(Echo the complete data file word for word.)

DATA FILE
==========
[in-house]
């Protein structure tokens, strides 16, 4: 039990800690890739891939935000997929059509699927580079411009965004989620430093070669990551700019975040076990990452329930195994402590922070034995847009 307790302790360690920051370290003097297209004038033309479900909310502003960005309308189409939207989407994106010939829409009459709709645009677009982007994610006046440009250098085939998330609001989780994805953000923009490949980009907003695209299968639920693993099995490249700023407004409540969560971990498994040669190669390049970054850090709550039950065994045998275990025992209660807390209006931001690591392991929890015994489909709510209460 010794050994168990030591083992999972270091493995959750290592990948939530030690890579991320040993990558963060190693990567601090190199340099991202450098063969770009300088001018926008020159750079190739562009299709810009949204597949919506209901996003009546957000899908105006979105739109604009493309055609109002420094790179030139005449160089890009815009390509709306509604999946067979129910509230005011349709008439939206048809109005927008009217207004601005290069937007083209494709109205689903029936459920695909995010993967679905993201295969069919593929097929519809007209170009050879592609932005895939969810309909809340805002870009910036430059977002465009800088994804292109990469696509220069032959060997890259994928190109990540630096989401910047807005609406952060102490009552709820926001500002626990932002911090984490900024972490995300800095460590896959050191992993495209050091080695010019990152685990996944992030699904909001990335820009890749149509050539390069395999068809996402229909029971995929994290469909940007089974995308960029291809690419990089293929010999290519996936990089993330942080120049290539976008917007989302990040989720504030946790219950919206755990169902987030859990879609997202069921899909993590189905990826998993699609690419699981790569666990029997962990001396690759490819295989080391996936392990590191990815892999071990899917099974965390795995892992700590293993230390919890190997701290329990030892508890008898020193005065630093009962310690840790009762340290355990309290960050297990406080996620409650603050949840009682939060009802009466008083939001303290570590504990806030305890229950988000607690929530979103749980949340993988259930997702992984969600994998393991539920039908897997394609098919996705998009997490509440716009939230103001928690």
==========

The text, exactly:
[in-house]
């Protein structure tokens, strides 16, 4: 039990800690890739891939935000997929059509699927580079411009965004989620430093070669990551700019975040076990990452329930195994402590922070034995847009 307790302790360690920051370290003097297209004038033309479900909310502003960005309308189409939207989407994106010939829409009459709709645009677009982007994610006046440009250098085939998330609001989780994805953000923009490949980009907003695209299968639920693993099995490249700023407004409540969560971990498994040669190669390049970054850090709550039950065994045998275990025992209660807390209006931001690591392991929890015994489909709510209460 010794050994168990030591083992999972270091493995959750290592990948939530030690890579991320040993990558963060190693990567601090190199340099991202450098063969770009300088001018926008020159750079190739562009299709810009949204597949919506209901996003009546957000899908105006979105739109604009493309055609109002420094790179030139005449160089890009815009390509709306509604999946067979129910509230005011349709008439939206048809109005927008009217207004601005290069937007083209494709109205689903029936459920695909995010993967679905993201295969069919593929097929519809007209170009050879592609932005895939969810309909809340805002870009910036430059977002465009800088994804292109990469696509220069032959060997890259994928190109990540630096989401910047807005609406952060102490009552709820926001500002626990932002911090984490900024972490995300800095460590896959050191992993495209050091080695010019990152685990996944992030699904909001990335820009890749149509050539390069395999068809996402229909029971995929994290469909940007089974995308960029291809690419990089293929010999290519996936990089993330942080120049290539976008917007989302990040989720504030946790219950919206755990169902987030859990879609997202069921899909993590189905990826998993699609690419699981790569666990029997962990001396690759490819295989080391996936392990590191990815892999071990899917099974965390795995892992700590293993230390919890190997701290329990030892508890008898020193005065630093009962310690840790009762340290355990309290960050297990406080996620409650603050949840009682939060009802009466008083939001303290570590504990806030305890229950988000607690929530979103749980949340993988259930997702992984969600994998393991539920039908897997394609098919996705998009997490509440716009939230103001928690």